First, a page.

Education Products For Sale – But Who’s Got Money to Buy?

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It was like the Grand Bazaar for schools.

Stretched out across the Austin Convention Center exhibition hall this weekend was every product a superintendent could imagine—from new computer software for teaching math and science to giant scoreboards for baseball and football stadiums. Dozens of construction companies and architectural firms had come with impressive displays to show why they would be the best option for designing or building schools. In the back, one company brought five actual buses, to show the array of transportation options. JC Penney even showed up with a rack of new school uniforms, presumably to appeal to the fashion savvy.

All told, hundreds upon hundreds of vendors hawked their products to the thousands of attendees, all members of the Texas Association of School Boards and the Texas Association of School Administrators. In many respects, it was just like the conventions every year—hundreds of meetings on a variety of topics, a few big name speakers and, of course, the giant exhibition hall.

But unlike in years past, school administrators in town are coping with unprecedented budget cuts from the state Legislature, exacerbating an already unwieldy and inequitable school finance system. There was a grim sort of humor to much of the event. Many of the convention’s breakout sessions focused on how to deal with slashes in funding for public schools. On Friday, the first day of the convention, there were meetings on how to reduce personnel costs, how the budget cuts functioned from a policy perspective and a couple on what districts were doing to cope with the lack of money. Saturday had a few sessions on holding successful bond elections and convincing voters to raise property taxes. Perhaps most surprising was a session from the Texas Education Agency, to help school administrators “get the support you need from the newly down-sized agency.”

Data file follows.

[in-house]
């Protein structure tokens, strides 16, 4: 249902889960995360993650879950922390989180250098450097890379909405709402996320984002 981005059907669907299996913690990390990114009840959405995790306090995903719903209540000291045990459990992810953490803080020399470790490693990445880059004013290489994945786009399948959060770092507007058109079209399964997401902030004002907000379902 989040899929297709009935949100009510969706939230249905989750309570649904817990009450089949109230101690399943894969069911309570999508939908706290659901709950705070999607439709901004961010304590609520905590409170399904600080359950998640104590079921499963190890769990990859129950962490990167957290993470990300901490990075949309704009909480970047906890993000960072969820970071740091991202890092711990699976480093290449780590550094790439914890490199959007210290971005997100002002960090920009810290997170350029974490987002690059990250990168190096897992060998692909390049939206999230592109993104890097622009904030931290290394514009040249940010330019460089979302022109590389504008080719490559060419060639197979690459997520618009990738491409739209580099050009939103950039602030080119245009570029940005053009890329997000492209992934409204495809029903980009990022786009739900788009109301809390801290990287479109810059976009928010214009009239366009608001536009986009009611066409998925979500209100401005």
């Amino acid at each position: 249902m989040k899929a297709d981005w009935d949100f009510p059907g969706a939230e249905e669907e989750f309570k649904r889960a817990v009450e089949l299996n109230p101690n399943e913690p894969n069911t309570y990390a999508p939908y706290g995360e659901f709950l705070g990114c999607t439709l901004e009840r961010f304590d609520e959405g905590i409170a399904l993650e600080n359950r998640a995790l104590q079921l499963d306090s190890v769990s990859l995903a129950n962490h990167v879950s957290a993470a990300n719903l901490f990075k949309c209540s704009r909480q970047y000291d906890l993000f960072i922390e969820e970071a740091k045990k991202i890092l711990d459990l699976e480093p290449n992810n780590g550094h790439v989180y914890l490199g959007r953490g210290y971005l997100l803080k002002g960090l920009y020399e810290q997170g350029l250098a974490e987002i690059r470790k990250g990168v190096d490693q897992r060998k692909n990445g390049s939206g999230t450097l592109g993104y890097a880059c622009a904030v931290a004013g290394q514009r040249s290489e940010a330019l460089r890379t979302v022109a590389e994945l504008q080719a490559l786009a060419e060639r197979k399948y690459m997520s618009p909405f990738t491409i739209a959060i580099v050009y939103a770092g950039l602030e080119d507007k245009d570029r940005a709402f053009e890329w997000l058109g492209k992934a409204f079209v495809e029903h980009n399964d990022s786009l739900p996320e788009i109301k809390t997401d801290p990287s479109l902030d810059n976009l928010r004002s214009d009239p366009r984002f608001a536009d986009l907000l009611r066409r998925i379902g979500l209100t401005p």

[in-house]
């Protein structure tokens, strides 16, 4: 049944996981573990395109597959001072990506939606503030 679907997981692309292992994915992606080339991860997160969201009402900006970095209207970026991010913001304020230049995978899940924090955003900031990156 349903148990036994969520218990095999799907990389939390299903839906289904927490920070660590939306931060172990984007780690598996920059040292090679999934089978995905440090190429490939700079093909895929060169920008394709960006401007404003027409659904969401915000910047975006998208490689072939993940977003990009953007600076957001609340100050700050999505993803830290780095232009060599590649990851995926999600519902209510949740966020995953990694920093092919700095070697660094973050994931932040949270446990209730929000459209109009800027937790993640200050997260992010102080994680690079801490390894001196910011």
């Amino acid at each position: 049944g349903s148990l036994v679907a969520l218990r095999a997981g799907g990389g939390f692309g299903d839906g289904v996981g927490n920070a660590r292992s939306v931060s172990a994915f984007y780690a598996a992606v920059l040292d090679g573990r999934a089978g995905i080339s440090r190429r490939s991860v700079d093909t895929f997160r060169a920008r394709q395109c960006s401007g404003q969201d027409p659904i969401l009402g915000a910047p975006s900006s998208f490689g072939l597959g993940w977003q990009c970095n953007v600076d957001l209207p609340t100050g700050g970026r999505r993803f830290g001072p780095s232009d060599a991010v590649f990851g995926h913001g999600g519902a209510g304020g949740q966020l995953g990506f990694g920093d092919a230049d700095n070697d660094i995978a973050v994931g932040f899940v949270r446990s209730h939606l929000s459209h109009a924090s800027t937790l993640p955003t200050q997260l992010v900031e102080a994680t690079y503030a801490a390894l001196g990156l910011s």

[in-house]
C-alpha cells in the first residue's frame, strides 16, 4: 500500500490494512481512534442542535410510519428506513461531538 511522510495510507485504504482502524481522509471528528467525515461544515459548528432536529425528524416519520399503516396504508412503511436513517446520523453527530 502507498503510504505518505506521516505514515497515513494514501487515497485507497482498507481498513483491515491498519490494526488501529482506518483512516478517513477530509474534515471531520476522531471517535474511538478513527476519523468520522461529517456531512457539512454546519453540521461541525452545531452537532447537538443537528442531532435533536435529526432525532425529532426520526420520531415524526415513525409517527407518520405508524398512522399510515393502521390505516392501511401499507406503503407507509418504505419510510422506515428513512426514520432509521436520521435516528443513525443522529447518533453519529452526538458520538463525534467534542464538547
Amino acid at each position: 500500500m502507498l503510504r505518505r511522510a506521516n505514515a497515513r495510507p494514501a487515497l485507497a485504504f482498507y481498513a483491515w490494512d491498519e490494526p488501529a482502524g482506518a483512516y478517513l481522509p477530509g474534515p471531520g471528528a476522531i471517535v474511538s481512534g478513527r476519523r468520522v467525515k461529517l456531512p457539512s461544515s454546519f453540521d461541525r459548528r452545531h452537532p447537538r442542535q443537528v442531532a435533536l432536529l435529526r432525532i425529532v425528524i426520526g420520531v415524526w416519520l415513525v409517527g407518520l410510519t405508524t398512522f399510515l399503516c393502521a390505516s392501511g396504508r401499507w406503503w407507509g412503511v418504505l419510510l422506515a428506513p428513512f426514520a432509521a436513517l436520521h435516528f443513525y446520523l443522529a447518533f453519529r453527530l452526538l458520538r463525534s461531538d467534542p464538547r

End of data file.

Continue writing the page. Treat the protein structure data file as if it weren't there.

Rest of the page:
The vendors in the exhibition hall were clearly sensitive to the lack of funds. Many were offering bargains and good deals—one massive back-to-school sale. Houston Independent School District was there to offer a consulting service to help districts maximize Medicaid reimbursements for educating eligible special needs students. Nearby, the company eInstruction explained why its Mobi devices were a better option than the computerized “smartboards” so many schools have opted for. “This is cheaper,” explained a salesman as he showed off the device’s capabilities. One company was offering to give away a free soundsystem to school districts that bought their product. And an eager bus security salesman explained the latest camera systems are only $500, as compared with older versions that cost as much as $2,600.

At one booth, advertising Joe Walch’s financial consulting services, an employee had taped up a sign offering “free money.” Turned out, they were offering help with tax elections. Walch, a school finane consultant, explained his complex “tax swap” plan that helped districts get more bang for their buck.  But in a candid moment, he said, between the tremendous cuts and the alread unequal funding levels, the school-finance system in Texas was broken.

He isn’t the only one who thinks so. By 3 p.m., sellers began to pack up. Attendees were heading to the last set of breakout sessions for the day. Among the most popular: the session explaining just how school districts were planning to sue the state over its tattered school finance system.